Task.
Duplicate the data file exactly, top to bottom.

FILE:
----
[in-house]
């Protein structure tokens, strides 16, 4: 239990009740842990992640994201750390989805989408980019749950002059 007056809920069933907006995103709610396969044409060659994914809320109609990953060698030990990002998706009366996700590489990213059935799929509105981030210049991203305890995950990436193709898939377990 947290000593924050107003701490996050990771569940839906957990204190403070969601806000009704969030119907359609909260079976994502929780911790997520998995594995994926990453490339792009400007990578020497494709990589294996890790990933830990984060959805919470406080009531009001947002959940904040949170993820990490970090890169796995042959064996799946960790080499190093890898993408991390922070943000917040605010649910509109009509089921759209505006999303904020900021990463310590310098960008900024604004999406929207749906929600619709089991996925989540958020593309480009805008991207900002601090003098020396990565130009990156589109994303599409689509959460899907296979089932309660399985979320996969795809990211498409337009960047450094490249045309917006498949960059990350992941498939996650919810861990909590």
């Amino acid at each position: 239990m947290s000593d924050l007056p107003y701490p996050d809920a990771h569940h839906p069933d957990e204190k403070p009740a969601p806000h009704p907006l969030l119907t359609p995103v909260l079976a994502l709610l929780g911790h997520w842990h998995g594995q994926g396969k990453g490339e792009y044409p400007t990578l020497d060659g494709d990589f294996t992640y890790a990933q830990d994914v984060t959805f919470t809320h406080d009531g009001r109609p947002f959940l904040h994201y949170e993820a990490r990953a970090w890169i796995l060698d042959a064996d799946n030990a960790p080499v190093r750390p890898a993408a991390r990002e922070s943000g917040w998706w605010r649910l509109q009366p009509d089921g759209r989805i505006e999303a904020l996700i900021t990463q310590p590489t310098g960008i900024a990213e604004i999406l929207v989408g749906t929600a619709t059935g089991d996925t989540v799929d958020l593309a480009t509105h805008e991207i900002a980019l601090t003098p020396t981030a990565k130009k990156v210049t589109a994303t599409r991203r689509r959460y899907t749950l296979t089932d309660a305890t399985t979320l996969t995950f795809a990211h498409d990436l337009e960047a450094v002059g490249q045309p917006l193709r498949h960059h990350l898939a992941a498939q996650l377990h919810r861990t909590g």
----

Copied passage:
[in-house]
């Protein structure tokens, strides 16, 4: 239990009740842990992640994201750390989805989408980019749950002059 007056809920069933907006995103709610396969044409060659994914809320109609990953060698030990990002998706009366996700590489990213059935799929509105981030210049991203305890995950990436193709898939377990 947290000593924050107003701490996050990771569940839906957990204190403070969601806000009704969030119907359609909260079976994502929780911790997520998995594995994926990453490339792009400007990578020497494709990589294996890790990933830990984060959805919470406080009531009001947002959940904040949170993820990490970090890169796995042959064996799946960790080499190093890898993408991390922070943000917040605010649910509109009509089921759209505006999303904020900021990463310590310098960008900024604004999406929207749906929600619709089991996925989540958020593309480009805008991207900002601090003098020396990565130009990156589109994303599409689509959460899907296979089932309660399985979320996969795809990211498409337009960047450094490249045309917006498949960059990350992941498939996650919810861990909590």
């Amino acid at each position: 239990m947290s000593d924050l007056p107003y701490p996050d809920a990771h569940h839906p069933d957990e204190k403070p009740a969601p806000h009704p907006l969030l119907t359609p995103v909260l079976a994502l709610l929780g911790h997520w842990h998995g594995q994926g396969k990453g490339e792009y044409p400007t990578l020497d060659g494709d990589f294996t992640y890790a990933q830990d994914v984060t959805f919470t809320h406080d009531g009001r109609p947002f959940l904040h994201y949170e993820a990490r990953a970090w890169i796995l060698d042959a064996d799946n030990a960790p080499v190093r750390p890898a993408a991390r990002e922070s943000g917040w998706w605010r649910l509109q009366p009509d089921g759209r989805i505006e999303a904020l996700i900021t990463q310590p590489t310098g960008i900024a990213e604004i999406l929207v989408g749906t929600a619709t059935g089991d996925t989540v799929d958020l593309a480009t509105h805008e991207i900002a980019l601090t003098p020396t981030a990565k130009k990156v210049t589109a994303t599409r991203r689509r959460y899907t749950l296979t089932d309660a305890t399985t979320l996969t995950f795809a990211h498409d990436l337009e960047a450094v002059g490249q045309p917006l193709r498949h960059h990350l898939a992941a498939q996650l377990h919810r861990t909590g």